Monday, 17th January, 2022
Monday, 17th January, 2022

Asian markets drop as era of cheap cash draws to a close

HONG KONG, Jan 11, 2022 (BSS/AFP) – Asian markets retreated Tuesday as investors grew increasingly concerned about the Federal Reserve’s plans to wind back its financial support measures and lift interest rates within months.

While the fast-spreading Omicron coronavirus variant plays on nerves, traders are now coming to terms with the imminent end to the pandemic era of ultra-cheap cash, which helped the economic recovery and fanned a global rally for nearly two years.

A pick-up in consumer activity, surging wages, supply chain snarls and rising energy costs are combining to push inflation in several countries to highs not seen for a generation, ramping up pressure on central bankers to act before it gets out of control.

Several countries have already started hiking borrowing costs but all eyes are on the US Federal Reserve as it tees up its first move, with commentators predicting that to come in March, followed by two or three more by the end of the year.

In remarks released ahead of his Senate confirmation hearing on Tuesday, boss Jerome Powell said the bank was ready to act.

“We will use our tools to support the economy and a strong labor market and to prevent higher inflation from becoming entrenched,” his opening statement said.

“We can begin to see that the post-pandemic economy is likely to be different in some respects. The pursuit of our goals will need to take these differences into account.”

Data on Friday showed fewer jobs than expected were created in December but there were plenty of openings and wages soared, suggesting further upward pressure on prices is likely.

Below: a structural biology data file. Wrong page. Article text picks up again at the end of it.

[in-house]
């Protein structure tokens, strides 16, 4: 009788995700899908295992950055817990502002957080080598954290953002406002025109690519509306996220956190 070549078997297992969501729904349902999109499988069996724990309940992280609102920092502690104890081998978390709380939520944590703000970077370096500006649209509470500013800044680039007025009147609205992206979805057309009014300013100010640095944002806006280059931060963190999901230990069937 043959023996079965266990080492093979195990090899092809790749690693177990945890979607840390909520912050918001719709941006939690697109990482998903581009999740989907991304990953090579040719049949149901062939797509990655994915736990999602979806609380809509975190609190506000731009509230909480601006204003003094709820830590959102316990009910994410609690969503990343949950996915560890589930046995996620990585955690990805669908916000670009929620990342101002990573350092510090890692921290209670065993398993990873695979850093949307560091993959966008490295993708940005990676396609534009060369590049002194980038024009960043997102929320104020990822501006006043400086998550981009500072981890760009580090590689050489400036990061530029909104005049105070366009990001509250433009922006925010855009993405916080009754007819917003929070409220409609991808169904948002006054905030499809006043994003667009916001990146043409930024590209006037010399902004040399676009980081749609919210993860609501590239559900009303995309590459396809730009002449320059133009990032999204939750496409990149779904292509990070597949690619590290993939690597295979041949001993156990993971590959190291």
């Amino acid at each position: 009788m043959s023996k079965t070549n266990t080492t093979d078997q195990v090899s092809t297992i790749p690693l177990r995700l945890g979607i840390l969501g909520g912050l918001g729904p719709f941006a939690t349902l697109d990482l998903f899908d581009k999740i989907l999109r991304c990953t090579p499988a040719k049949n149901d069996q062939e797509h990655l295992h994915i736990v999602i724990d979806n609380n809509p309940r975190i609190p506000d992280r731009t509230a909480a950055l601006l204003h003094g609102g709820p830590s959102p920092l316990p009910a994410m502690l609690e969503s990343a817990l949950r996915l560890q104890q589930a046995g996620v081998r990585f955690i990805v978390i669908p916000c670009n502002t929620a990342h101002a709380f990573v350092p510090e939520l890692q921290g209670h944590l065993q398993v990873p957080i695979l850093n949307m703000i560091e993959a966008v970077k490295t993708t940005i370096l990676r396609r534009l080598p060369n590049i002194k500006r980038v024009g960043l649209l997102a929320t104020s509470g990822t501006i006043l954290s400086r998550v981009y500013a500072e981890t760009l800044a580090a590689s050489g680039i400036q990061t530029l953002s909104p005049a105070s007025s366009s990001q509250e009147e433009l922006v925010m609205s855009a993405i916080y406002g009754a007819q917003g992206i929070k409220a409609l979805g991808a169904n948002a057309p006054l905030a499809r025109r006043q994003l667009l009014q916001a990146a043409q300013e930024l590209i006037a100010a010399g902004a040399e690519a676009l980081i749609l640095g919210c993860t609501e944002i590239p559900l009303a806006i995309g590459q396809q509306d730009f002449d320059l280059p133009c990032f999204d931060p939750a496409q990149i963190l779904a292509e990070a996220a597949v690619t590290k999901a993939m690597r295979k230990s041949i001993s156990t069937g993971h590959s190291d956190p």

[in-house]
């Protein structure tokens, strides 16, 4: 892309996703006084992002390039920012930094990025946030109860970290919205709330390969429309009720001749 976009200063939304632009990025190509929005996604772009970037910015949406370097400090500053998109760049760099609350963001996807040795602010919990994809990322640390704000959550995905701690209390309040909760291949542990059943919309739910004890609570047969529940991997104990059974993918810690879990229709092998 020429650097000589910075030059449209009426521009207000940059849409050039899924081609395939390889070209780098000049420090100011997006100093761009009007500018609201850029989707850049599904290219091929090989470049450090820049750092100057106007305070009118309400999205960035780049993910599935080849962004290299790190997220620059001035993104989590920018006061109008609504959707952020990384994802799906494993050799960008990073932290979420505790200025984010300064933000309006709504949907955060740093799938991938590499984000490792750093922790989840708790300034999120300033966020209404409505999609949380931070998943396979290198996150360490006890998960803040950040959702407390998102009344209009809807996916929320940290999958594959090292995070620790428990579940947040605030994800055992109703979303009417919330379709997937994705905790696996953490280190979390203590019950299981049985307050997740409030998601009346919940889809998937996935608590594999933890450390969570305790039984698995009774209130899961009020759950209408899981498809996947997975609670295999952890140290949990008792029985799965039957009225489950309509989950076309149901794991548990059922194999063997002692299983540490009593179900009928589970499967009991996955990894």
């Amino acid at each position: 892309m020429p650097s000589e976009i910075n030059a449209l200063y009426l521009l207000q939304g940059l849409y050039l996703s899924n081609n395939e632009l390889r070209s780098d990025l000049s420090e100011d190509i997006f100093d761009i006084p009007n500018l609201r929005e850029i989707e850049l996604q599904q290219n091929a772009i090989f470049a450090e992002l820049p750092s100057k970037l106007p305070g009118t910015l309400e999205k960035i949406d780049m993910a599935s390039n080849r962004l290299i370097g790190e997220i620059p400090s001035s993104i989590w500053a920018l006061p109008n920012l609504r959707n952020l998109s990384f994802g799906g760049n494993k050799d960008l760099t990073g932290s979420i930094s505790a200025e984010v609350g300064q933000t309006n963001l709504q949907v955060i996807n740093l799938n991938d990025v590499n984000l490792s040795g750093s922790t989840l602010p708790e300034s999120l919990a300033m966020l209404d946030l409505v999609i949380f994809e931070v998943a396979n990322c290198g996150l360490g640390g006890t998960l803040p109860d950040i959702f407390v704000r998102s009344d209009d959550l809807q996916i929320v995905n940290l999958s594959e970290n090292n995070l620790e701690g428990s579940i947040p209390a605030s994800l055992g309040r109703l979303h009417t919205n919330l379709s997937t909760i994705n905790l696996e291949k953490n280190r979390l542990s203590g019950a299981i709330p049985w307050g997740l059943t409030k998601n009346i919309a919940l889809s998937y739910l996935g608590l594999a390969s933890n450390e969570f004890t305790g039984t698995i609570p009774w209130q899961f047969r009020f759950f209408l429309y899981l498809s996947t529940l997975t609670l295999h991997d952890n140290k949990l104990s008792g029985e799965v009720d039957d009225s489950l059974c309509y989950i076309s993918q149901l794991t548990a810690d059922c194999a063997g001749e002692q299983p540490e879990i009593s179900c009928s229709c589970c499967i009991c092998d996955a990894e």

Traders are now cautiously awaiting the release of US inflation figures on Wednesday, which could play a major role in the Fed’s thinking.

The prospect of higher rates has rattled US markets at the start of the year. The Nasdaq is already down more than four percent as tech firms are more susceptible owing to their reliance on debt to drive growth.

While the tech-heavy index inched up slightly Monday, the S&P 500 and Dow closed in the red, though late dip-buying helped them recover from early steep losses.

Asia also suffered in early exchanges, with Tokyo returning from a long weekend break to end the morning lower, while Hong Kong, Shanghai, Sydney, Seoul, Wellington and Taipei also slipped.

Singapore and Manila were flat, though Jakarta rose.

“We think eventually this market will shift back toward growth, but we still got some wood to chop there; the valuations haven’t corrected,” Lori Calvaria of RBC Capital Markets told Bloomberg Television.

“This is a repricing. It’s painful, it has a little bit more ways to go.”

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